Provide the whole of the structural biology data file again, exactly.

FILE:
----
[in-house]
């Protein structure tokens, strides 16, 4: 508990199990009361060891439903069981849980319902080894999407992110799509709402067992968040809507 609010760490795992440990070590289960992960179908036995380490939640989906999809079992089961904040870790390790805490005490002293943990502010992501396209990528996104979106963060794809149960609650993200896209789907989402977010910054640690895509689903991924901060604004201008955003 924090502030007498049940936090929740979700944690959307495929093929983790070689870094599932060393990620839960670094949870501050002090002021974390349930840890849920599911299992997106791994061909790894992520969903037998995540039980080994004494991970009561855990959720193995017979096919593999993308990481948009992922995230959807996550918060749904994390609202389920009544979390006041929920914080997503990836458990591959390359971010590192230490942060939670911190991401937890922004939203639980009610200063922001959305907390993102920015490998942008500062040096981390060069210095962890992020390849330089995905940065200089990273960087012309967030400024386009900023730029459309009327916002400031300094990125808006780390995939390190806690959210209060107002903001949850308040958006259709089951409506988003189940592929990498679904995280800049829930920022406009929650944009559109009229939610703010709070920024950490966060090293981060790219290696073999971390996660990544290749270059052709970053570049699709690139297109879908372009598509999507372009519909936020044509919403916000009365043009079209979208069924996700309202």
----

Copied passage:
[in-house]
């Protein structure tokens, strides 16, 4: 508990199990009361060891439903069981849980319902080894999407992110799509709402067992968040809507 609010760490795992440990070590289960992960179908036995380490939640989906999809079992089961904040870790390790805490005490002293943990502010992501396209990528996104979106963060794809149960609650993200896209789907989402977010910054640690895509689903991924901060604004201008955003 924090502030007498049940936090929740979700944690959307495929093929983790070689870094599932060393990620839960670094949870501050002090002021974390349930840890849920599911299992997106791994061909790894992520969903037998995540039980080994004494991970009561855990959720193995017979096919593999993308990481948009992922995230959807996550918060749904994390609202389920009544979390006041929920914080997503990836458990591959390359971010590192230490942060939670911190991401937890922004939203639980009610200063922001959305907390993102920015490998942008500062040096981390060069210095962890992020390849330089995905940065200089990273960087012309967030400024386009900023730029459309009327916002400031300094990125808006780390995939390190806690959210209060107002903001949850308040958006259709089951409506988003189940592929990498679904995280800049829930920022406009929650944009559109009229939610703010709070920024950490966060090293981060790219290696073999971390996660990544290749270059052709970053570049699709690139297109879908372009598509999507372009519909936020044509919403916000009365043009079209979208069924996700309202």